…But as the season tipped off across the country Friday, the larger question is what the top-heavy league will offer beyond the two well-recognized teams and stars at the top. With three of the league's 10 teams — Oklahoma, TCU and Baylor — on display in a tripleheader at American Airlines Center, there were concrete signs of optimism for the league because Oklahoma and Baylor earned notable victories that should carry weight come Selection Sunday.
…In the national picture, the ACC and Big Ten should battle for the right to call itself the nation's best league. The SEC and Pac-12 will both be improved. The new Big East will be competitive at the top but will see better days ahead. The American Athletic Conference is an intriguing league featuring some of the nation's best backcourts.
And in the Big 12, a league in which six coaches have coached in the Final Four, the spotlight will be squarely on Wiggins and Smart all season. But Oklahoma and, especially, Baylor, demonstrated on opening night that they are capable of beating quality opponents.
Vibe: When you spoke to University of Arizona’s head coach Sean Miller for The Seth Davis Show, you said Kentucky, Louisville, Michigan State, Kansas, Duke and Arizona were on another level. Of those six, who do you see in the Final Four and who’s the eventual national champion?
Seth Davis: I have Michigan￼ State winning the national title because they have the best combination of talent and experience. We know what kind of talent Kentucky has and they’ll be hard to beat, but Michigan St. brings back Keith Appling and Adreian Payne. As long as they’re healthy, have to put them in my Final Four. But of course there will be a team in Dallas that isn’t in the top four now. No one had Wichita St. in their Final Four at the beginning of last season.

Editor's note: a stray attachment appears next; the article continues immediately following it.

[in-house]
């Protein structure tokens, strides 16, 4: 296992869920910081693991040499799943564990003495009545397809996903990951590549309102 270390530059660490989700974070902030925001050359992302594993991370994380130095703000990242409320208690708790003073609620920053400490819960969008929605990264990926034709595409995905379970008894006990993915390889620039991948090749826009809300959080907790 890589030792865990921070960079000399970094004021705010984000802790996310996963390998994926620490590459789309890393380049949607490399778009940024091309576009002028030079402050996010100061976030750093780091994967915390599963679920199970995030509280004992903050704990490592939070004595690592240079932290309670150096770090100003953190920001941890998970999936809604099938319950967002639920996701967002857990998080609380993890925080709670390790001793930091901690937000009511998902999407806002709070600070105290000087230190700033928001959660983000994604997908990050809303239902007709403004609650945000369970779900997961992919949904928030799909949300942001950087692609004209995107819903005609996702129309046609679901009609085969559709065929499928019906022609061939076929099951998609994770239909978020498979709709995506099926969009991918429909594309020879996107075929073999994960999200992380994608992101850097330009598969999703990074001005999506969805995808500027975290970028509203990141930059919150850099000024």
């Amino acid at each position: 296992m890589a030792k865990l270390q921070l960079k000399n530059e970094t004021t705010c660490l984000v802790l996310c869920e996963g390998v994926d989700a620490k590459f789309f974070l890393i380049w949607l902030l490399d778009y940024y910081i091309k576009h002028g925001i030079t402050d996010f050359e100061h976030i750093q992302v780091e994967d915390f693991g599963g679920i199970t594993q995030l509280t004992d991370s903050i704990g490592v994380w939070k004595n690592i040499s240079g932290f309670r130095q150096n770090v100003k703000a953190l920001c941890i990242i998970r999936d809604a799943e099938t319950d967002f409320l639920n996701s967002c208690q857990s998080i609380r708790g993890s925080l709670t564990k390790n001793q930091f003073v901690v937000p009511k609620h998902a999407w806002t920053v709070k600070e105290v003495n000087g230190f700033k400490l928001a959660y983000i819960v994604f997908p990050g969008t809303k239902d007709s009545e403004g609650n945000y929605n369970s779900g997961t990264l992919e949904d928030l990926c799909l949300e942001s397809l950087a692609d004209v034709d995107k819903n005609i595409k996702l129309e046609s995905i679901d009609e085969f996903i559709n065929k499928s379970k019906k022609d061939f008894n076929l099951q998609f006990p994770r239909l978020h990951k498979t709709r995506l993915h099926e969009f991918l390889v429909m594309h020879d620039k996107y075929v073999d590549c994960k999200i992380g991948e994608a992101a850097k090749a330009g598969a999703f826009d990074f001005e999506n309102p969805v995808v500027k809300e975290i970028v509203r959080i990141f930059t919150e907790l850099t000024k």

It was requested Joshua Smith weigh in multiple times a day at UCLA, but in the nine months since he transferred to Georgetown, those checkups have lessened to a mere handful total.
He is accepted for who he is at Georgetown. All the Hoyas want him to be is reliable, to honor the commitment they have made to him by never shirking his responsibilities.
Joshua Smith is a large man. That's not an insult. That's a fact. He's listed at 6-foot-10, 350 pounds. That's who he is, that's who he was at UCLA and will be at Georgetown for his final two years of college basketball.
He has taken the sage advice of John Thompson Jr., an imposing man himself. Thompson is at nearly every Georgetown practice when the Hoyas are home, towering over his son, Hoyas' head coach John Thompson III, and every player, including Smith.
"He told me to be confident in myself whatever weight I am as long as I play hard," Smith said.